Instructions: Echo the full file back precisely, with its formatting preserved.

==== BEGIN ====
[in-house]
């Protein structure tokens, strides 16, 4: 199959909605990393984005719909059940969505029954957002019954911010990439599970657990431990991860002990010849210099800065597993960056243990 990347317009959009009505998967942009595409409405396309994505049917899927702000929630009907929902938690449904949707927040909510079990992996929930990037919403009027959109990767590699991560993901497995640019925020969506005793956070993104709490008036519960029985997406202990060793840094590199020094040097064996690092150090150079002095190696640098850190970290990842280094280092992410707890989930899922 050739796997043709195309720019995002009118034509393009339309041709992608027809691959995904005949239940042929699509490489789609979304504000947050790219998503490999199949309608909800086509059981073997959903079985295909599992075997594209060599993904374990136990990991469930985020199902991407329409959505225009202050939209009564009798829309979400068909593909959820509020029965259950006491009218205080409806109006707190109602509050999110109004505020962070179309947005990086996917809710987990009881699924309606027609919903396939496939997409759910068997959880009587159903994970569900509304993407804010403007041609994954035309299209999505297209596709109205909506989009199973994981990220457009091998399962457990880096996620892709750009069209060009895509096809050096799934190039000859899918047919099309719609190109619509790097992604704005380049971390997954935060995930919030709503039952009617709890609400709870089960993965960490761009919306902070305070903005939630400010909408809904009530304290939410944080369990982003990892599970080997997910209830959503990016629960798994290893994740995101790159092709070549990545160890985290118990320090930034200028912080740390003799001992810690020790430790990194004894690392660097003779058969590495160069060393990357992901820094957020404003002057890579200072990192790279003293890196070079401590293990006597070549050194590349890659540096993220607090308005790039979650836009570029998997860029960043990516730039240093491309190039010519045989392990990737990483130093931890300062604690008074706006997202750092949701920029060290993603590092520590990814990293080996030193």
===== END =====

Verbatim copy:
[in-house]
């Protein structure tokens, strides 16, 4: 199959909605990393984005719909059940969505029954957002019954911010990439599970657990431990991860002990010849210099800065597993960056243990 990347317009959009009505998967942009595409409405396309994505049917899927702000929630009907929902938690449904949707927040909510079990992996929930990037919403009027959109990767590699991560993901497995640019925020969506005793956070993104709490008036519960029985997406202990060793840094590199020094040097064996690092150090150079002095190696640098850190970290990842280094280092992410707890989930899922 050739796997043709195309720019995002009118034509393009339309041709992608027809691959995904005949239940042929699509490489789609979304504000947050790219998503490999199949309608909800086509059981073997959903079985295909599992075997594209060599993904374990136990990991469930985020199902991407329409959505225009202050939209009564009798829309979400068909593909959820509020029965259950006491009218205080409806109006707190109602509050999110109004505020962070179309947005990086996917809710987990009881699924309606027609919903396939496939997409759910068997959880009587159903994970569900509304993407804010403007041609994954035309299209999505297209596709109205909506989009199973994981990220457009091998399962457990880096996620892709750009069209060009895509096809050096799934190039000859899918047919099309719609190109619509790097992604704005380049971390997954935060995930919030709503039952009617709890609400709870089960993965960490761009919306902070305070903005939630400010909408809904009530304290939410944080369990982003990892599970080997997910209830959503990016629960798994290893994740995101790159092709070549990545160890985290118990320090930034200028912080740390003799001992810690020790430790990194004894690392660097003779058969590495160069060393990357992901820094957020404003002057890579200072990192790279003293890196070079401590293990006597070549050194590349890659540096993220607090308005790039979650836009570029998997860029960043990516730039240093491309190039010519045989392990990737990483130093931890300062604690008074706006997202750092949701920029060290993603590092520590990814990293080996030193």